Programme Latin American Studies
The Master programme in Latin American Studies is entirely oriented to the study of present-day Latin American societies.
- Programme information
- Timetables and calendar
- Prospectus: programme overview and course description
- Application, enrollment and examinations
- Study advice
- Graduation procedures
- Teaching and Examination Regulations and Faculty Regulations
- Boards, committees, and co-participation
- Contact and staff for Latin American Studies
By focusing to the main social, political and cultural issues the region is facing today we offer an academic training directed to deal with major challenges Latin Americans are experiencing at the present. The programme is fully taught in Spanish: this allow us to deal with very recent approaches, publications and data coming from Latin America. The Master programme in Latin American Studies has a strong research orientation as all students have to carry out a two-month research in a Latin American country.
The programme has three tracks:
The track ‘Public Policies in Latin America’ explores recent state initiatives directed to deal with a series of problems in the fields of poverty, inequality, public security, and education, among others. A selection of specific policies are analyzed in detail, looking at their formulation and implementation, achievements, and limitations. Also attention is given to the reactions and alternative proposals to these state initiatives coming from social movements and non-governmental organizations.
The track ‘Cultural analysis’ studies the impact of globalization in present-day Latin America and its various cultural manifestations, including the analysis of images, texts, music, architecture, fashion, and the like. Also attention is paid to the ways Latin Americans are dealing nowadays with their cultural identity and how they position themselves vis-à-vis the Western culture as large.
The track ‘Language Variation and Bilingualism’ looks at different ways the Spanish language is spoken and used in the several Latin American countries, due to historical processes as well as a result of the ethnic composition of each society. In addition, attention is given to new forms in the use of Spanish among the youth, influenced by new musical forms (like the Reggaeton), the use of the social media, and the influence of ‘Spanglish’ coming from Latin American immigrants living in the United States.
The timetables for Latin American Studies will give you the locations and scheduling of your classes, organised per year of study.
The academic calendar provides an overview of course schedules, examination periods and holidays.
The Prospectus contains overviews and course details for all programmes in the Faculty of Humanities (and other faculties). The information in the Prospectus is updated annually, in June. Please consult the Latin American Studies section of the Prospectus for more information.
To apply for the Latin American Studies programme, please consult the website for prospective students.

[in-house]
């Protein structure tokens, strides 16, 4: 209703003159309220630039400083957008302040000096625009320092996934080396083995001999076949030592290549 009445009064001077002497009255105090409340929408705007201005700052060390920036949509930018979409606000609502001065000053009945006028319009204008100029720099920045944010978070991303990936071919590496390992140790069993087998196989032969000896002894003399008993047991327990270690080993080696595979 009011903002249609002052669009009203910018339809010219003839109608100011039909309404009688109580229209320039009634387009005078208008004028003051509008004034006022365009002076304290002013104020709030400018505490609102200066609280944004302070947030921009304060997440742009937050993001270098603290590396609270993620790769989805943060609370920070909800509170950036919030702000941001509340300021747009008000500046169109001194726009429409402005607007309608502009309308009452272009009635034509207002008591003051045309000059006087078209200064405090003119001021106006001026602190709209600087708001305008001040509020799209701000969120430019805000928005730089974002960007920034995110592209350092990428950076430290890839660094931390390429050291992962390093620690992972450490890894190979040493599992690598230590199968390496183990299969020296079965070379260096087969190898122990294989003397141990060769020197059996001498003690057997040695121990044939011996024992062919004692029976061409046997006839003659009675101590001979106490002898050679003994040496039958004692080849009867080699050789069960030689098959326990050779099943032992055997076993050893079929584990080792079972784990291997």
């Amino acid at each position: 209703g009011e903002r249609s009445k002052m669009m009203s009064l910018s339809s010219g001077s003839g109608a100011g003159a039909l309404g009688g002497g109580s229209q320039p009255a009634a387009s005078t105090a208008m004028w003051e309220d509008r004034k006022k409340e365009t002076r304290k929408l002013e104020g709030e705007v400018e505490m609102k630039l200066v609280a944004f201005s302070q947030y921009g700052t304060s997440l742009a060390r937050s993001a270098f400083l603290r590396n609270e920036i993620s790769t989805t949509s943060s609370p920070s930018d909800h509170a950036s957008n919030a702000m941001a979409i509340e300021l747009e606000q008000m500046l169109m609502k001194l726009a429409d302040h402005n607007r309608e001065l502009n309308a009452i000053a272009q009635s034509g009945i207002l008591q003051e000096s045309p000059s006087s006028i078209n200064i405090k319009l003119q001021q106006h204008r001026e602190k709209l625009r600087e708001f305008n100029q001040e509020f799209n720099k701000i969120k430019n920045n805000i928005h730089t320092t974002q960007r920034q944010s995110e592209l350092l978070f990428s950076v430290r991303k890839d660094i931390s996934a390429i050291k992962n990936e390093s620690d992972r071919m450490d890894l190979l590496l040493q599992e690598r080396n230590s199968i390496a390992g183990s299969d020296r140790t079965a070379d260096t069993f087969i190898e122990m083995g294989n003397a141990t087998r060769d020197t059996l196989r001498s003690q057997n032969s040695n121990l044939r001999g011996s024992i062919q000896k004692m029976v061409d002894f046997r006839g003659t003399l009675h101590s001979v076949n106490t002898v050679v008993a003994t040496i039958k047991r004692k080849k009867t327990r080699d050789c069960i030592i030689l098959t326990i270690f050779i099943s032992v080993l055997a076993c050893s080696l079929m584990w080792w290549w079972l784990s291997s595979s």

To enroll in a specific course or examination, use the Study administration system uSis.
Every department (or degree programme) has a Co-ordinator of Studies (studiecoördinator). The Co-ordinator of Studies knows all the ins and outs of the programme and can help with any problems. Typical subjects to discuss with the Co-ordinator of Studies are: student progress (and delay) and exam regulations.
MA students who are ready to apply for their graduation should follow the graduation procedure. See the graduation website for more information about this procedure, the MA thesis, and how to deregister from Leiden University after graduation.
All the rights and obligations of students in the Humanities faculty are set out in regulations. The most important of these are indicated below. (The list is not exhaustive; more documentation on regulations may appear here in the future.)
- Teaching and Examination Regulations state the contents of your programme and the specialisations within the programme.
- Registration for lectures, tutorials and tests is obligatory: see the uSis registration procedure.
- The Student Charter informs students about what they can expect from the University and what the University expects from them.
- Regulations on plagiarism are in place, to counter any instances of malpractice. These regulations provide advice on how to use sources and citations.
Students within the Faculty of Humanities, are represented in the following boards and committees:
- the departmental Teaching Committee
- the departmental or institute administration ór Institute Board
- the Faculty Council
- the Faculty Board
Another committee that is relevant to your studies, but in which students are not represented, is the Board of Examiners.
- Secretary's Office (for all your questions concerning study administration)
- Co-ordinator of Studies (for all questions and problems related to the progress of your studies)
- Staff members teaching in Latin American Studies programmes